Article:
The Levys Of Monticelo
February/March 1978 | Volume 29, Issue 2
Visitors to Monticello today, taking in its handsome lawns and flower beds, its beautifully finished and furnished rooms, its immaculate floors and woodwork, have no trouble picturing Thomas Jefferson entertaining such luminaries as Lafayette and Washington on these elegant premises. Yet if they could suddenly turn back the clock a hundred years, they would witness an astonishing and shocking transformation. In 1878 there were pigpens among a jungle of weeds on the front lawn; loose shutters banged in the wind before broken windows; bins of grain cluttered the otherwise empty drawing room; the back portico was so nearly buried beneath dirt and rubbish that horses and cattle could go right into the house; and clumps of grass sprouted among the splintered shingles of the leaky roof.
Monticello was saved from ignominious ruin because it had the good fortune to fall into the hands of men who believed that its builder, Thomas Jefferson, was the greatest of all Americans. To these owners—first, Uriah Phillips Levy, and later his nephew, Jefferson Monroe Levy-Monticello was a shrine.
“All my wishes end where I hope my days will end-at Monticello,” Jefferson had said. And there his days did end, on the Fourth of July, 1826, at the venerable age of eighty-three, as the nation celebrated the fiftieth anniversary of the Declaration of Independence. He died believing that his most fervent wish for Monticello was assured of coming true: that his many debts would be paid and that his daughter, Martha Jefferson Randolph, would live in the house. Unfortunately, while it was true that well-wishers had raised a fund to secure Monticello for her, there was too little money available to maintain it. The following year Mrs. Randolph sold many of the furnishings, and soon after put the place on the market. At first, the asking price was $70,000. But in Virginia most of the people who might have wanted it were land-poor; and among people of wealth, Jefferson, the egalitarian, was not a particular favorite. There was no clamor to own the great man’s house for reasons of sentiment.
Besides, Monticello as a family house was something of a white elephant. Jefferson had built it to his own, very personal taste. Not everyone would share his enthusiasm for two, narrow, cramped staircases instead of a single main one; or for a master bedroom where the bed was rather oddly wedged in an opening between bedroom and study, with a tiny clothes closet above it, reached by steep stairs. The kitchen was in the basement, far from the dining room; and on the second floor, the beds in all the bedrooms were recessed in alcoves-a pretty arrangement, but very hot in summer. Because the stairs were so narrow, all sizable objects, such as baggage, had to be hoisted to the second floor by way of the balcony that overlooked the entrance hall, or through the windows.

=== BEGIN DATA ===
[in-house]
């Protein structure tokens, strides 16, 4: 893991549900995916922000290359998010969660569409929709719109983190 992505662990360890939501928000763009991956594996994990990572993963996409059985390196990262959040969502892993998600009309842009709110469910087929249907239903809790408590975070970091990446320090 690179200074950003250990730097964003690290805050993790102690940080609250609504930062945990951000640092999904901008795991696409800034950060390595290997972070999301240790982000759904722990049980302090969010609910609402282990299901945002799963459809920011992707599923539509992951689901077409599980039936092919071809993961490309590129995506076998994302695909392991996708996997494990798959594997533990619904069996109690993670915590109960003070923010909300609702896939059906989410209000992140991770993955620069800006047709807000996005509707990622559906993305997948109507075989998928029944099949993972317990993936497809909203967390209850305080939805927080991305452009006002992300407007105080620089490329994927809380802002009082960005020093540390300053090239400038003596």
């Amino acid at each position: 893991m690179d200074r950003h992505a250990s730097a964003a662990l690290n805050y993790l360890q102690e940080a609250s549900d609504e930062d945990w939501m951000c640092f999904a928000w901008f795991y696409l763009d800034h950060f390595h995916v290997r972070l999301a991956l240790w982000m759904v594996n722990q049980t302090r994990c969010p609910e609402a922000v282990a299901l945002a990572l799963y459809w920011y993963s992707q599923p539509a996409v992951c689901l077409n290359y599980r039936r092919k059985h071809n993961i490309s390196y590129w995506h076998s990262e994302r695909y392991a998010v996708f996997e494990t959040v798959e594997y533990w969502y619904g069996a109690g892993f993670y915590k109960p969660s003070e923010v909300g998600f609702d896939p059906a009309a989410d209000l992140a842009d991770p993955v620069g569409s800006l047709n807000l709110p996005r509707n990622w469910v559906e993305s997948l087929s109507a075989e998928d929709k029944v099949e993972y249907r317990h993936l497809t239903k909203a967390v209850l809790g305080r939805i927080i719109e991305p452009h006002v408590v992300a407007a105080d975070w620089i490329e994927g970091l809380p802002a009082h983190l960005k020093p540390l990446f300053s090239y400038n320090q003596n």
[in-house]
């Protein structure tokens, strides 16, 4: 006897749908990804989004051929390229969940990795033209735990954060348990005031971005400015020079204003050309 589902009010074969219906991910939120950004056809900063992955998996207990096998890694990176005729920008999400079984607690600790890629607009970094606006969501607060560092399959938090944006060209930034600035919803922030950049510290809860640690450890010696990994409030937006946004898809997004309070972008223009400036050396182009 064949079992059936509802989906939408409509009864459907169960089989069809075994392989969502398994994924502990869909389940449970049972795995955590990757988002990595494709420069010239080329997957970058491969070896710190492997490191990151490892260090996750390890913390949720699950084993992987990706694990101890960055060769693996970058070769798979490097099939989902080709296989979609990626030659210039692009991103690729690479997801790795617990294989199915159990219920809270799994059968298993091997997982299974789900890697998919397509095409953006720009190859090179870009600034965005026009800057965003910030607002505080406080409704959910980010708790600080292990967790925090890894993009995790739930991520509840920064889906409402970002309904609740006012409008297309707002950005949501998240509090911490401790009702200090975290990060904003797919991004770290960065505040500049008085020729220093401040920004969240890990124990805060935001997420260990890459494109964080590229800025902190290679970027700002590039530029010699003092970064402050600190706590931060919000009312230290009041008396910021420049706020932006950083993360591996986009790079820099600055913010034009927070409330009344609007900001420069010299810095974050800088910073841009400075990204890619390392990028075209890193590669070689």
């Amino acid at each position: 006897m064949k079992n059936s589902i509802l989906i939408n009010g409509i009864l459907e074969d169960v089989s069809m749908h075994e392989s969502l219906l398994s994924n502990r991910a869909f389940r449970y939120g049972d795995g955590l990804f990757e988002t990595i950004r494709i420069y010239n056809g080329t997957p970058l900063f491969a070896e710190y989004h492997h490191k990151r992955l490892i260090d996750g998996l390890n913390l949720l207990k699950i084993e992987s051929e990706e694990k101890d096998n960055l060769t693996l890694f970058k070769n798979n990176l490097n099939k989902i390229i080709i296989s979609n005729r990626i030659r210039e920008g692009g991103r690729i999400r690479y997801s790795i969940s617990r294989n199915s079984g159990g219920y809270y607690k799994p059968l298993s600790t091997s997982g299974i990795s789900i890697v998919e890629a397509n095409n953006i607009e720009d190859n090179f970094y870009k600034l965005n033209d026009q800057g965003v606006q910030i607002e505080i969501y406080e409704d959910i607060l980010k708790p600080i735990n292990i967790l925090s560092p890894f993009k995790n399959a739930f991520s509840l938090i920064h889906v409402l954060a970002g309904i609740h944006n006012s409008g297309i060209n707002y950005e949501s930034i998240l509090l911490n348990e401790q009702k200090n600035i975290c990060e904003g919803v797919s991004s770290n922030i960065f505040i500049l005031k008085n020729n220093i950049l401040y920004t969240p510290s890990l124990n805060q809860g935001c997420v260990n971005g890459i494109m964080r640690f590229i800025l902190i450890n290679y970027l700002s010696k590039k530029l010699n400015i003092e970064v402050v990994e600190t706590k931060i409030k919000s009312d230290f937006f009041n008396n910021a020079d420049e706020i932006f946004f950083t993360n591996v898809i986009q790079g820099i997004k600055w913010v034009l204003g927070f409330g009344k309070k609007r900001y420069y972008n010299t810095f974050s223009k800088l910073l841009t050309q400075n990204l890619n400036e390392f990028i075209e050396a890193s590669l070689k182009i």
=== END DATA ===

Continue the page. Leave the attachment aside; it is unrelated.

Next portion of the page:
In the winter of 1830, while the house stood empty, the redoubtable Washington journalist, Anne Royall, passed through Charlottesville and hired a carriage to take her up to Monticello. It was a snowy Sunday. The house looked deserted, but Mrs. Royall was not the sort to be easily put off. Receiving no answer to her knock, she walked in and through the house until she found “a great coarse Irish woman” sitting by a fire. Although the Randolph family had left instructions that the house was to be shown free of charge, the woman refused to stir until she was paid fifty cents. Then Mrs. Royall was escorted through all the empty rooms, except Mr. Jefferson’s bedroom, which was kept closed.
“There was not what we would call a large room in the whole,” Anne Royall reported; “It was much plainer than I expected.” However, she did admire the marble mantelpieces. The only furniture she saw were two French mirrors (they are there still, never having left the house); a bust of Voltaire, by Houdon; various bedsteads, chairs, broken or cracked china and glass, and, in the attic, an old spinet that had belonged to Mrs. Jefferson.
Pausing at the graveyard on the road up “the little mountain,” she observed that there was no headstone on Jefferson’s grave.
The following year, one James Barclay, of Charlottesville, bought the house and a few hundred acres (of the original 5,682 acres) for $7,000, with the intention of turning the place into a silk farm. It could hardly have fallen into worse hands. Barclay destroyed Jefferson’s lawns and most of his poplars in order to plant mulberry orchards, which did not thrive. He threw the Voltaire bust into a field, declaring that Voltaire was an antichrist. He planted vegetables near the house, and kept his silkworms in the conservatory. The enterprise failed within five years, and Barclay then decided to become a missionary and go to the Holy Land. Once more Monticello was on the market.
Mrs. Randolph had gone to live with her daughter, Mrs. Coolidge, in Boston. Among patriotic citizens of that city an effort was made to raise money to buy Monticello back for her, and apparently there was a similar project in Philadelphia. An oft-repeated story is that a young emissary of one or the other of these fund-raising groups traveled to Charlottesville in the same stagecoach with another potential buyer, Uriah Levy, and that Levy got the young man so drunk that he did not sober up until Levy had bought the house for himself. No authentication has been found for this story, and it has the earmarks of an ill-natured invention.